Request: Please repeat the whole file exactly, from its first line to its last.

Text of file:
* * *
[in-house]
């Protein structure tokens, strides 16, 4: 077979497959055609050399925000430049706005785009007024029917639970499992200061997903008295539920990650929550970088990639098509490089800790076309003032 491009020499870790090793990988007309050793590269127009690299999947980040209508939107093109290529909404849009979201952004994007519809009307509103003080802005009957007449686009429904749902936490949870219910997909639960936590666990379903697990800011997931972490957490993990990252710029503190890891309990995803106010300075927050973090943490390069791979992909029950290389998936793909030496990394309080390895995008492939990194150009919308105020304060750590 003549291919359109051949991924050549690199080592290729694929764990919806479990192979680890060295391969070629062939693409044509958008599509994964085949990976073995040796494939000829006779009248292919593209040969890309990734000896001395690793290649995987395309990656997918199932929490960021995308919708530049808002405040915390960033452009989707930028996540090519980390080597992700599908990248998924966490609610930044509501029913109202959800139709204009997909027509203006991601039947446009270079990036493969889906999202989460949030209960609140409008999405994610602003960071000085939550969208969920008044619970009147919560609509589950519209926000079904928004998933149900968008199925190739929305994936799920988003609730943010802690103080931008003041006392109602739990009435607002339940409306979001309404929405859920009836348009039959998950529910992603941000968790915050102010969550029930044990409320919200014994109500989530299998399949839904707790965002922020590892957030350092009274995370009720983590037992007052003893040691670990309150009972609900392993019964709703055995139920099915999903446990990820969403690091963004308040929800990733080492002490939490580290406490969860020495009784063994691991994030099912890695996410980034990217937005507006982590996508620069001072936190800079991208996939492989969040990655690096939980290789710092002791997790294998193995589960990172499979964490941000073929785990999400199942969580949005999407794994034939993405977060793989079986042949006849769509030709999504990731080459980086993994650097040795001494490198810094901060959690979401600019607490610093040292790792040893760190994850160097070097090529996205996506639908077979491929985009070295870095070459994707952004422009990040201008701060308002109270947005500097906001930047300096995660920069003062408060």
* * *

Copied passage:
[in-house]
């Protein structure tokens, strides 16, 4: 077979497959055609050399925000430049706005785009007024029917639970499992200061997903008295539920990650929550970088990639098509490089800790076309003032 491009020499870790090793990988007309050793590269127009690299999947980040209508939107093109290529909404849009979201952004994007519809009307509103003080802005009957007449686009429904749902936490949870219910997909639960936590666990379903697990800011997931972490957490993990990252710029503190890891309990995803106010300075927050973090943490390069791979992909029950290389998936793909030496990394309080390895995008492939990194150009919308105020304060750590 003549291919359109051949991924050549690199080592290729694929764990919806479990192979680890060295391969070629062939693409044509958008599509994964085949990976073995040796494939000829006779009248292919593209040969890309990734000896001395690793290649995987395309990656997918199932929490960021995308919708530049808002405040915390960033452009989707930028996540090519980390080597992700599908990248998924966490609610930044509501029913109202959800139709204009997909027509203006991601039947446009270079990036493969889906999202989460949030209960609140409008999405994610602003960071000085939550969208969920008044619970009147919560609509589950519209926000079904928004998933149900968008199925190739929305994936799920988003609730943010802690103080931008003041006392109602739990009435607002339940409306979001309404929405859920009836348009039959998950529910992603941000968790915050102010969550029930044990409320919200014994109500989530299998399949839904707790965002922020590892957030350092009274995370009720983590037992007052003893040691670990309150009972609900392993019964709703055995139920099915999903446990990820969403690091963004308040929800990733080492002490939490580290406490969860020495009784063994691991994030099912890695996410980034990217937005507006982590996508620069001072936190800079991208996939492989969040990655690096939980290789710092002791997790294998193995589960990172499979964490941000073929785990999400199942969580949005999407794994034939993405977060793989079986042949006849769509030709999504990731080459980086993994650097040795001494490198810094901060959690979401600019607490610093040292790792040893760190994850160097070097090529996205996506639908077979491929985009070295870095070459994707952004422009990040201008701060308002109270947005500097906001930047300096995660920069003062408060």